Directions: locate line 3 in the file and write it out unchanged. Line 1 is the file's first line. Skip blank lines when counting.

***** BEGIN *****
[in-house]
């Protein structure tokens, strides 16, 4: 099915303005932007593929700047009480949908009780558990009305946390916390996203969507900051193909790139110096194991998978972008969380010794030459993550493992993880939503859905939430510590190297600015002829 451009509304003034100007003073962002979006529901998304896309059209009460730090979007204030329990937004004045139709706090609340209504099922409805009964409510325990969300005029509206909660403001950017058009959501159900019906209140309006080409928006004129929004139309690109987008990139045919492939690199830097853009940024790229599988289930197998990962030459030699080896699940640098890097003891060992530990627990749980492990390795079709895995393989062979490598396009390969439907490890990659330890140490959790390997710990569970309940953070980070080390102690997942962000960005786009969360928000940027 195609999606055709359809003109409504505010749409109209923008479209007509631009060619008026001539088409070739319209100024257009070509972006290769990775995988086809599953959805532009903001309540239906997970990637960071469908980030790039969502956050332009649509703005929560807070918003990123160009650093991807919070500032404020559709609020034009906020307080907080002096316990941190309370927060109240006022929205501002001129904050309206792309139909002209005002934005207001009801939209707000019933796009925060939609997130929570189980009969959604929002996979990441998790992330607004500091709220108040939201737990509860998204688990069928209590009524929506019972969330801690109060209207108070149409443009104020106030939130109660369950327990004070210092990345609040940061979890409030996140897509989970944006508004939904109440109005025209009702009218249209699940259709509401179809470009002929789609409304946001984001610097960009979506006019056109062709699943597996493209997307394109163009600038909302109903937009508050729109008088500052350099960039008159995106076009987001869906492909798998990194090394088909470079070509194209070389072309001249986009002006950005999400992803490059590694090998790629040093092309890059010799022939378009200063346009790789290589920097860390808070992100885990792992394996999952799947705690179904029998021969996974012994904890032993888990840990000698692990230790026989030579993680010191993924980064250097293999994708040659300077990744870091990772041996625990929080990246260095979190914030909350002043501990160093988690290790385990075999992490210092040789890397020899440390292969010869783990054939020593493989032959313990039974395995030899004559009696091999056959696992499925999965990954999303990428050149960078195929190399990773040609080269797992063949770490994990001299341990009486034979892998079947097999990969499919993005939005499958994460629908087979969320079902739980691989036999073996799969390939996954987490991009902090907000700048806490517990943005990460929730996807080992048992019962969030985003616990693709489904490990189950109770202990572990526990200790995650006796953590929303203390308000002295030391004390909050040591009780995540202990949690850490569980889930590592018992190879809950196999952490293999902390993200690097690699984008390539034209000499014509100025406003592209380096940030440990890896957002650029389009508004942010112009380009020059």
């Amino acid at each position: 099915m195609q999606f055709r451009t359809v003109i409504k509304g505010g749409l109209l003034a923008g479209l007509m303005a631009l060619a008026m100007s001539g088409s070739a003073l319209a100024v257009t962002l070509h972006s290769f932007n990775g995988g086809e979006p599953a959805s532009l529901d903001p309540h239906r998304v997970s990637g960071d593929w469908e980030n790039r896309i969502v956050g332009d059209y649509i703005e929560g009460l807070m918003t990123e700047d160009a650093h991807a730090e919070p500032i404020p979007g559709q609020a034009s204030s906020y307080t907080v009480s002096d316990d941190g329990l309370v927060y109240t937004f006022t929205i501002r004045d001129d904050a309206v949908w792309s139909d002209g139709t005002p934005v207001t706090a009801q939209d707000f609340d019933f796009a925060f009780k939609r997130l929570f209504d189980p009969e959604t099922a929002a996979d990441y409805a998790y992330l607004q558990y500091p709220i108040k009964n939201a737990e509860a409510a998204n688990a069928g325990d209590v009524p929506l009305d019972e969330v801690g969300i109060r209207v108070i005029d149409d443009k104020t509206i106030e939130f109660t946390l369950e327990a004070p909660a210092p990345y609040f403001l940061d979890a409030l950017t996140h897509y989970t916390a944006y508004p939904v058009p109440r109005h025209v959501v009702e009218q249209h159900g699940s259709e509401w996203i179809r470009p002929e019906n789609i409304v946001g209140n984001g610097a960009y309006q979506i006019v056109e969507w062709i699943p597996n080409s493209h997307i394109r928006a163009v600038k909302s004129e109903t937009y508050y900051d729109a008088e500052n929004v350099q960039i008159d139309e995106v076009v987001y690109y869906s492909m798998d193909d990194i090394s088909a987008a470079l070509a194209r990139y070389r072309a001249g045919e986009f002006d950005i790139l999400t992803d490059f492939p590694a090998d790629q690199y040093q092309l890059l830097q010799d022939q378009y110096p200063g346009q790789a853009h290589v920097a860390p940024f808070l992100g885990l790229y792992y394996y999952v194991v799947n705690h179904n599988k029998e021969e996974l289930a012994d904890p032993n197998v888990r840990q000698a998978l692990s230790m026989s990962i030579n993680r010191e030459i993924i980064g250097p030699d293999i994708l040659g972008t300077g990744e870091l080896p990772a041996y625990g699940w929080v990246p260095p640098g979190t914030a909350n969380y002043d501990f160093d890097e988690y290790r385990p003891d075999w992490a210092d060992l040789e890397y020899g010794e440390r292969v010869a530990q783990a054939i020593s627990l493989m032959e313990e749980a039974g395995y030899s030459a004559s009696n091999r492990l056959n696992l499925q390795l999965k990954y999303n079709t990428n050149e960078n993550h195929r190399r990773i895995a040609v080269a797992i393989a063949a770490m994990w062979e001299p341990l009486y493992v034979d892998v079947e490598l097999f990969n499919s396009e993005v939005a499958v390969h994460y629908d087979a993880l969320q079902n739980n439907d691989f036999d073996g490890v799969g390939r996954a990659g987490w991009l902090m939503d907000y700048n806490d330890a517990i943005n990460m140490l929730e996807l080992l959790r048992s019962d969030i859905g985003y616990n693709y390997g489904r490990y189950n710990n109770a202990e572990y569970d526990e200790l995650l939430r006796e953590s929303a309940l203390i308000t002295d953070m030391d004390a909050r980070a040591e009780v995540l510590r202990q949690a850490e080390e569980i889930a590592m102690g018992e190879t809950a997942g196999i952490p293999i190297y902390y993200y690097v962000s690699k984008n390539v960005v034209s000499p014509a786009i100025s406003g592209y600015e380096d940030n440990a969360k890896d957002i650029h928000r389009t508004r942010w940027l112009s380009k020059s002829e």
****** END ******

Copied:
């Amino acid at each position: 099915m195609q999606f055709r451009t359809v003109i409504k509304g505010g749409l109209l003034a923008g479209l007509m303005a631009l060619a008026m100007s001539g088409s070739a003073l319209a100024v257009t962002l070509h972006s290769f932007n990775g995988g086809e979006p599953a959805s532009l529901d903001p309540h239906r998304v997970s990637g960071d593929w469908e980030n790039r896309i969502v956050g332009d059209y649509i703005e929560g009460l807070m918003t990123e700047d160009a650093h991807a730090e919070p500032i404020p979007g559709q609020a034009s204030s906020y307080t907080v009480s002096d316990d941190g329990l309370v927060y109240t937004f006022t929205i501002r004045d001129d904050a309206v949908w792309s139909d002209g139709t005002p934005v207001t706090a009801q939209d707000f609340d019933f796009a925060f009780k939609r997130l929570f209504d189980p009969e959604t099922a929002a996979d990441y409805a998790y992330l607004q558990y500091p709220i108040k009964n939201a737990e509860a409510a998204n688990a069928g325990d209590v009524p929506l009305d019972e969330v801690g969300i109060r209207v108070i005029d149409d443009k104020t509206i106030e939130f109660t946390l369950e327990a004070p909660a210092p990345y609040f403001l940061d979890a409030l950017t996140h897509y989970t916390a944006y508004p939904v058009p109440r109005h025209v959501v009702e009218q249209h159900g699940s259709e509401w996203i179809r470009p002929e019906n789609i409304v946001g209140n984001g610097a960009y309006q979506i006019v056109e969507w062709i699943p597996n080409s493209h997307i394109r928006a163009v600038k909302s004129e109903t937009y508050y900051d729109a008088e500052n929004v350099q960039i008159d139309e995106v076009v987001y690109y869906s492909m798998d193909d990194i090394s088909a987008a470079l070509a194209r990139y070389r072309a001249g045919e986009f002006d950005i790139l999400t992803d490059f492939p590694a090998d790629q690199y040093q092309l890059l830097q010799d022939q378009y110096p200063g346009q790789a853009h290589v920097a860390p940024f808070l992100g885990l790229y792992y394996y999952v194991v799947n705690h179904n599988k029998e021969e996974l289930a012994d904890p032993n197998v888990r840990q000698a998978l692990s230790m026989s990962i030579n993680r010191e030459i993924i980064g250097p030699d293999i994708l040659g972008t300077g990744e870091l080896p990772a041996y625990g699940w929080v990246p260095p640098g979190t914030a909350n969380y002043d501990f160093d890097e988690y290790r385990p003891d075999w992490a210092d060992l040789e890397y020899g010794e440390r292969v010869a530990q783990a054939i020593s627990l493989m032959e313990e749980a039974g395995y030899s030459a004559s009696n091999r492990l056959n696992l499925q390795l999965k990954y999303n079709t990428n050149e960078n993550h195929r190399r990773i895995a040609v080269a797992i393989a063949a770490m994990w062979e001299p341990l009486y493992v034979d892998v079947e490598l097999f990969n499919s396009e993005v939005a499958v390969h994460y629908d087979a993880l969320q079902n739980n439907d691989f036999d073996g490890v799969g390939r996954a990659g987490w991009l902090m939503d907000y700048n806490d330890a517990i943005n990460m140490l929730e996807l080992l959790r048992s019962d969030i859905g985003y616990n693709y390997g489904r490990y189950n710990n109770a202990e572990y569970d526990e200790l995650l939430r006796e953590s929303a309940l203390i308000t002295d953070m030391d004390a909050r980070a040591e009780v995540l510590r202990q949690a850490e080390e569980i889930a590592m102690g018992e190879t809950a997942g196999i952490p293999i190297y902390y993200y690097v962000s690699k984008n390539v960005v034209s000499p014509a786009i100025s406003g592209y600015e380096d940030n440990a969360k890896d957002i650029h928000r389009t508004r942010w940027l112009s380009k020059s002829e």